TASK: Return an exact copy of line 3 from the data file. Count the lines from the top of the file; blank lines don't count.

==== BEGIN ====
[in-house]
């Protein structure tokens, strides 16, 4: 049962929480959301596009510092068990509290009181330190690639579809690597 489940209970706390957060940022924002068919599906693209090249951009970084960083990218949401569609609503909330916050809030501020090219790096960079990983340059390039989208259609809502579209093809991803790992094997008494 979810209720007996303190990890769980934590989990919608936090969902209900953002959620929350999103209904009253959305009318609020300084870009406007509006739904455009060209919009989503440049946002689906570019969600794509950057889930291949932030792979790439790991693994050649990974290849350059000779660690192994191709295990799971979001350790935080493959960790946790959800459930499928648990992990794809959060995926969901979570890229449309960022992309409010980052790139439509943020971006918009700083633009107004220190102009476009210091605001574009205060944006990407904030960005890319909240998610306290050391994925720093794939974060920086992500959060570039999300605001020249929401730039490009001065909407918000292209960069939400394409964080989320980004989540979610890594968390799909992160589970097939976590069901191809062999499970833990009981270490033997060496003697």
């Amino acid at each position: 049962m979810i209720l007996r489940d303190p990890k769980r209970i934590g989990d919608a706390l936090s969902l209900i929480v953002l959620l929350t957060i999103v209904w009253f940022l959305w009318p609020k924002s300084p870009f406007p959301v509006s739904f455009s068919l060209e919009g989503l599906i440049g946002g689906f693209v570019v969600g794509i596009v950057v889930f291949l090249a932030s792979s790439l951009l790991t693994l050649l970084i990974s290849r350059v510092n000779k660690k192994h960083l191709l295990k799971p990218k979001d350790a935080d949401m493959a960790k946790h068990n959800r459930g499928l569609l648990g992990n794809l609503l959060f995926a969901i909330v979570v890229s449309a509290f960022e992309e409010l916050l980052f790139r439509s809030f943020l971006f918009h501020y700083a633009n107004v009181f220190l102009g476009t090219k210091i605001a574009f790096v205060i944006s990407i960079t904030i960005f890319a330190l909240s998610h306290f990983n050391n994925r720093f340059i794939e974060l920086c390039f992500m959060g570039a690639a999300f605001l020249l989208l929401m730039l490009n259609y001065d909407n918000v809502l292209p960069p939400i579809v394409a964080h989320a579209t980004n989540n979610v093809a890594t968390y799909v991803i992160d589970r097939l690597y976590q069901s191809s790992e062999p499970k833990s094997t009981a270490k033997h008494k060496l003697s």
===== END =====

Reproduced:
């Amino acid at each position: 049962m979810i209720l007996r489940d303190p990890k769980r209970i934590g989990d919608a706390l936090s969902l209900i929480v953002l959620l929350t957060i999103v209904w009253f940022l959305w009318p609020k924002s300084p870009f406007p959301v509006s739904f455009s068919l060209e919009g989503l599906i440049g946002g689906f693209v570019v969600g794509i596009v950057v889930f291949l090249a932030s792979s790439l951009l790991t693994l050649l970084i990974s290849r350059v510092n000779k660690k192994h960083l191709l295990k799971p990218k979001d350790a935080d949401m493959a960790k946790h068990n959800r459930g499928l569609l648990g992990n794809l609503l959060f995926a969901i909330v979570v890229s449309a509290f960022e992309e409010l916050l980052f790139r439509s809030f943020l971006f918009h501020y700083a633009n107004v009181f220190l102009g476009t090219k210091i605001a574009f790096v205060i944006s990407i960079t904030i960005f890319a330190l909240s998610h306290f990983n050391n994925r720093f340059i794939e974060l920086c390039f992500m959060g570039a690639a999300f605001l020249l989208l929401m730039l490009n259609y001065d909407n918000v809502l292209p960069p939400i579809v394409a964080h989320a579209t980004n989540n979610v093809a890594t968390y799909v991803i992160d589970r097939l690597y976590q069901s191809s790992e062999p499970k833990s094997t009981a270490k033997h008494k060496l003697s």